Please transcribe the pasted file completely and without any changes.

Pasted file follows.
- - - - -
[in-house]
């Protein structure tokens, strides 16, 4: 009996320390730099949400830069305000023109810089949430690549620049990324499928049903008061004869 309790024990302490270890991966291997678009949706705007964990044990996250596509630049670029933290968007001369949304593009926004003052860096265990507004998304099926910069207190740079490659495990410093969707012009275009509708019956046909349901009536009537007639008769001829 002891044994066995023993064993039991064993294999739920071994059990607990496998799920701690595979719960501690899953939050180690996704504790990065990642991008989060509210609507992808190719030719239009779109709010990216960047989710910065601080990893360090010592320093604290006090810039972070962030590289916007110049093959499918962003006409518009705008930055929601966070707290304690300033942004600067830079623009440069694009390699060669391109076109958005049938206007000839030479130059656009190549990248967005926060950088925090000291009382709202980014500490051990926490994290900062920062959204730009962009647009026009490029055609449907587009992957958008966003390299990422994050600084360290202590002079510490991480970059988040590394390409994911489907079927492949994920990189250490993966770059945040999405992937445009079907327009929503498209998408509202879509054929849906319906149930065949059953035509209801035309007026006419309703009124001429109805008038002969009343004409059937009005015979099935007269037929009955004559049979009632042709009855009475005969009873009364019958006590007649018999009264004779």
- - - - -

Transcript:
[in-house]
């Protein structure tokens, strides 16, 4: 009996320390730099949400830069305000023109810089949430690549620049990324499928049903008061004869 309790024990302490270890991966291997678009949706705007964990044990996250596509630049670029933290968007001369949304593009926004003052860096265990507004998304099926910069207190740079490659495990410093969707012009275009509708019956046909349901009536009537007639008769001829 002891044994066995023993064993039991064993294999739920071994059990607990496998799920701690595979719960501690899953939050180690996704504790990065990642991008989060509210609507992808190719030719239009779109709010990216960047989710910065601080990893360090010592320093604290006090810039972070962030590289916007110049093959499918962003006409518009705008930055929601966070707290304690300033942004600067830079623009440069694009390699060669391109076109958005049938206007000839030479130059656009190549990248967005926060950088925090000291009382709202980014500490051990926490994290900062920062959204730009962009647009026009490029055609449907587009992957958008966003390299990422994050600084360290202590002079510490991480970059988040590394390409994911489907079927492949994920990189250490993966770059945040999405992937445009079907327009929503498209998408509202879509054929849906319906149930065949059953035509209801035309007026006419309703009124001429109805008038002969009343004409059937009005015979099935007269037929009955004559049979009632042709009855009475005969009873009364019958006590007649018999009264004779």